OCT. 11 UPDATE:
In response to the concerns discussed in this article, expressed by Brookline community members, the Brookline Public School Superintendent apologized and retracted his original letter. Images of the original letter and the retraction below the article.
As the full extent of the atrocities perpetrated by Palestinian terrorists in Israel is exposed, shocking the world with a show of barbarism akin to the Nazi slaughter of Jews, we are better able to expose antisemites, moral cowards and those who are uninformed and cannot differentiate between right and wrong, good and evil. They whitewash and conceal inhuman crimes or attempt to draw a moral equivalence between the savagery perpetrated by Palestinian terrorists and the legitimate war on terrorism by Israel, portraying it as a “cycle of violence” or entirely blaming the Jewish state for the current war. This seems to be the case in a number of school districts and education departments where teachers are given wrongheaded guidance about how to teach about events in the Middle East.
Take, for example, the case of Linus Guillory, Jr., the superintendent of Brookline public schools, who expressed the view that there is no moral clarity in the events in Israel and the territories. He sent out a letter to teachers suggesting that “there is no ‘right’ way to respond to a situation like this” and instructing teachers in the Brookline school community to “avoid sharing news articles with students” lest they be biased (presumably those that talk about the Palestinian-perpetrated massacres and kidnappings of Israeli youth and elderly, men, women and children). Instead, the superintendent referred teachers to anti-Israel sources that justify violence against Israelis and portray the Jewish state as an illegitimate, colonialist entity.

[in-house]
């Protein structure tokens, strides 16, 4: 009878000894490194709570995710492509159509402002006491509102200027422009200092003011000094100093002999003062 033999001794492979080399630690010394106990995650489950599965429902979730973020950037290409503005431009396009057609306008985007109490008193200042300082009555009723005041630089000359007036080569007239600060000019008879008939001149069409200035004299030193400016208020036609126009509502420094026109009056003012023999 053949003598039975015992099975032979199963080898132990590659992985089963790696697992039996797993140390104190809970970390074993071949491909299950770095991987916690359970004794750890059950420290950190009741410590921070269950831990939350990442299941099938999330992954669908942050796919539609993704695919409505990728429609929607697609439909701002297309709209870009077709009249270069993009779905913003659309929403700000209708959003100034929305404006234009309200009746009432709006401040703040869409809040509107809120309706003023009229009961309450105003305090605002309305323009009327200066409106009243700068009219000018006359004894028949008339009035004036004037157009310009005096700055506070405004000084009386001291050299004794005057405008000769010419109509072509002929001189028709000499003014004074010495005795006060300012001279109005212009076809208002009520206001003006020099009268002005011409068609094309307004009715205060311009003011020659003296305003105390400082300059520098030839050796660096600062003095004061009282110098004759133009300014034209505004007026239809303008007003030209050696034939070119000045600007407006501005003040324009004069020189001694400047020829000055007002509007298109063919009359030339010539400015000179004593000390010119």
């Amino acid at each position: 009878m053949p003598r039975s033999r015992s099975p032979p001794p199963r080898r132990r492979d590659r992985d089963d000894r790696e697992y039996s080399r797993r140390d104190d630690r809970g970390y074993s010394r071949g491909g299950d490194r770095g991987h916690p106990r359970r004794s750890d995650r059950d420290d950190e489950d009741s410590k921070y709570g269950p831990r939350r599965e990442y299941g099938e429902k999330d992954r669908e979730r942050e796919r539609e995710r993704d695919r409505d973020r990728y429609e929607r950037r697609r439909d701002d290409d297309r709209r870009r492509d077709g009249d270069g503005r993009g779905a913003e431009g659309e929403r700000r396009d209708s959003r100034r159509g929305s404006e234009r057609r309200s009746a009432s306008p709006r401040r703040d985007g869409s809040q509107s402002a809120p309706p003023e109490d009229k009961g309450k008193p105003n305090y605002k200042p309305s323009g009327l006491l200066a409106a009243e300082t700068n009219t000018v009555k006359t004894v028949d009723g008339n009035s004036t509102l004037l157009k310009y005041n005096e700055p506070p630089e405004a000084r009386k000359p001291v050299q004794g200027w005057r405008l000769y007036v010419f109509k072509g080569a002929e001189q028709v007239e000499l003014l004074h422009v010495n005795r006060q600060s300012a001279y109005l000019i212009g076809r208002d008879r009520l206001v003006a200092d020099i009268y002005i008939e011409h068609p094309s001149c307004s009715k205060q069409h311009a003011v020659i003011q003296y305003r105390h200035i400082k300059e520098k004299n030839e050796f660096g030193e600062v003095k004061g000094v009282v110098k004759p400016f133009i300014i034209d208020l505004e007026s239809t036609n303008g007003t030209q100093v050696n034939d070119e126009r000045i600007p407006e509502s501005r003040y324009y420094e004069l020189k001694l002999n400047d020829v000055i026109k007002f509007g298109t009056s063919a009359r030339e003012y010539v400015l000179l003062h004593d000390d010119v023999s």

The savagery and butchery perpetrated by Palestinian terrorists in Israel, filmed by the perpetrators, posted on their social media, and celebrated in the streets of Gaza, has been widely confirmed both by independent news sources and on Palestinian social media. It includes accounts and film clips of the terrorists going house to house in Jewish communities, Nazi einzgruppen-style, to gun down entire families; targeting youth at an open-air concert, murdering, raping, torturing, burning alive, mutilating their victims and taking hostages; parading and abusing their Israeli hostages to the cheering and jeering of Palestinians in Gaza in large street-side celebrations, and more. Over 1200 Israelis were slaughtered and thousands of others injured in attacks that are justified by pro-Palestinian activists.
While many of the images and films of these events, like those that depicted Nazi barbarity, are too graphic, horrifying and frightening to be shown to young children, no reasonable or ethical teacher would countenance concealing news articles from students about the Holocaust, Nazi antisemitism, persecution and murder. Nor would they suggest that the Nazis’ brutalization of Jews be put into context that helps justify it or pretend that Nazi actions were no different than those of the armies and partisans that ultimately defeated them.